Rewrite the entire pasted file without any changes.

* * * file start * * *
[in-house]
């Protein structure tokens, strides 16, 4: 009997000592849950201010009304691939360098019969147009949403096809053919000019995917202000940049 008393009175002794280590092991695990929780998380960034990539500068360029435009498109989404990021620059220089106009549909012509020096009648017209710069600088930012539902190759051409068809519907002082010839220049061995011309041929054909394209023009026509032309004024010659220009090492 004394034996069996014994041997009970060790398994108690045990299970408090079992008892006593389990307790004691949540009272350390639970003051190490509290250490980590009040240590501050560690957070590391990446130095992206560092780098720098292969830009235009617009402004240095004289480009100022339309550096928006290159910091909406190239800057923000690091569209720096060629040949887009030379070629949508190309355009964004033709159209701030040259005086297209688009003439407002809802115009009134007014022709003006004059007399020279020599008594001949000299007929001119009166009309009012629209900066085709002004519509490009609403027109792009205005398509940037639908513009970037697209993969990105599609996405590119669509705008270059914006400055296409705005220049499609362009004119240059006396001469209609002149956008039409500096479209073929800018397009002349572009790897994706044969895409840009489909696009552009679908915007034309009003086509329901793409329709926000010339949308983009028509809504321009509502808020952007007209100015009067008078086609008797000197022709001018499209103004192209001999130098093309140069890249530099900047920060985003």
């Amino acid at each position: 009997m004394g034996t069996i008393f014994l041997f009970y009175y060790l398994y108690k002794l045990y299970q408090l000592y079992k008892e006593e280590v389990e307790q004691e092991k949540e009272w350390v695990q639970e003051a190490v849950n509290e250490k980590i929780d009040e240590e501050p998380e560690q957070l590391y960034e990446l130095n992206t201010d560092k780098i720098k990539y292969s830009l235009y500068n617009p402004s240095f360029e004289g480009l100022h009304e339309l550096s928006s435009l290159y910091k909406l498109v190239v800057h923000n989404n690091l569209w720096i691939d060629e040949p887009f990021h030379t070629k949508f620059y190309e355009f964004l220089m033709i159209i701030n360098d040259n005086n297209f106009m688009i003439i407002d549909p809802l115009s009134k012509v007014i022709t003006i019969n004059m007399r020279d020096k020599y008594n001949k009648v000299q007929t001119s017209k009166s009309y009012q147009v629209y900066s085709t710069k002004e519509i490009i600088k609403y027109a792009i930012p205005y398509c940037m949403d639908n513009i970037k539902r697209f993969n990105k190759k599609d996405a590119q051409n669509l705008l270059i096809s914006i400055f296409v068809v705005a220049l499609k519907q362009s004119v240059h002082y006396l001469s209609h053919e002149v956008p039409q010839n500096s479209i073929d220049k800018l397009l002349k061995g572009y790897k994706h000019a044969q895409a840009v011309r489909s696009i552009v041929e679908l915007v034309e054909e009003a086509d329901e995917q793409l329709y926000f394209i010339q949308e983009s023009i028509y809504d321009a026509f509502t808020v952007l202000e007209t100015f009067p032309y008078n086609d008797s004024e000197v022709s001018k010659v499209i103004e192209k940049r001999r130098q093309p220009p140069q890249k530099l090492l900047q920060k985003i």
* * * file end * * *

[in-house]
């Protein structure tokens, strides 16, 4: 009997000592849950201010009304691939360098019969147009949403096809053919000019995917202000940049 008393009175002794280590092991695990929780998380960034990539500068360029435009498109989404990021620059220089106009549909012509020096009648017209710069600088930012539902190759051409068809519907002082010839220049061995011309041929054909394209023009026509032309004024010659220009090492 004394034996069996014994041997009970060790398994108690045990299970408090079992008892006593389990307790004691949540009272350390639970003051190490509290250490980590009040240590501050560690957070590391990446130095992206560092780098720098292969830009235009617009402004240095004289480009100022339309550096928006290159910091909406190239800057923000690091569209720096060629040949887009030379070629949508190309355009964004033709159209701030040259005086297209688009003439407002809802115009009134007014022709003006004059007399020279020599008594001949000299007929001119009166009309009012629209900066085709002004519509490009609403027109792009205005398509940037639908513009970037697209993969990105599609996405590119669509705008270059914006400055296409705005220049499609362009004119240059006396001469209609002149956008039409500096479209073929800018397009002349572009790897994706044969895409840009489909696009552009679908915007034309009003086509329901793409329709926000010339949308983009028509809504321009509502808020952007007209100015009067008078086609008797000197022709001018499209103004192209001999130098093309140069890249530099900047920060985003």
């Amino acid at each position: 009997m004394g034996t069996i008393f014994l041997f009970y009175y060790l398994y108690k002794l045990y299970q408090l000592y079992k008892e006593e280590v389990e307790q004691e092991k949540e009272w350390v695990q639970e003051a190490v849950n509290e250490k980590i929780d009040e240590e501050p998380e560690q957070l590391y960034e990446l130095n992206t201010d560092k780098i720098k990539y292969s830009l235009y500068n617009p402004s240095f360029e004289g480009l100022h009304e339309l550096s928006s435009l290159y910091k909406l498109v190239v800057h923000n989404n690091l569209w720096i691939d060629e040949p887009f990021h030379t070629k949508f620059y190309e355009f964004l220089m033709i159209i701030n360098d040259n005086n297209f106009m688009i003439i407002d549909p809802l115009s009134k012509v007014i022709t003006i019969n004059m007399r020279d020096k020599y008594n001949k009648v000299q007929t001119s017209k009166s009309y009012q147009v629209y900066s085709t710069k002004e519509i490009i600088k609403y027109a792009i930012p205005y398509c940037m949403d639908n513009i970037k539902r697209f993969n990105k190759k599609d996405a590119q051409n669509l705008l270059i096809s914006i400055f296409v068809v705005a220049l499609k519907q362009s004119v240059h002082y006396l001469s209609h053919e002149v956008p039409q010839n500096s479209i073929d220049k800018l397009l002349k061995g572009y790897k994706h000019a044969q895409a840009v011309r489909s696009i552009v041929e679908l915007v034309e054909e009003a086509d329901e995917q793409l329709y926000f394209i010339q949308e983009s023009i028509y809504d321009a026509f509502t808020v952007l202000e007209t100015f009067p032309y008078n086609d008797s004024e000197v022709s001018k010659v499209i103004e192209k940049r001999r130098q093309p220009p140069q890249k530099l090492l900047q920060k985003i």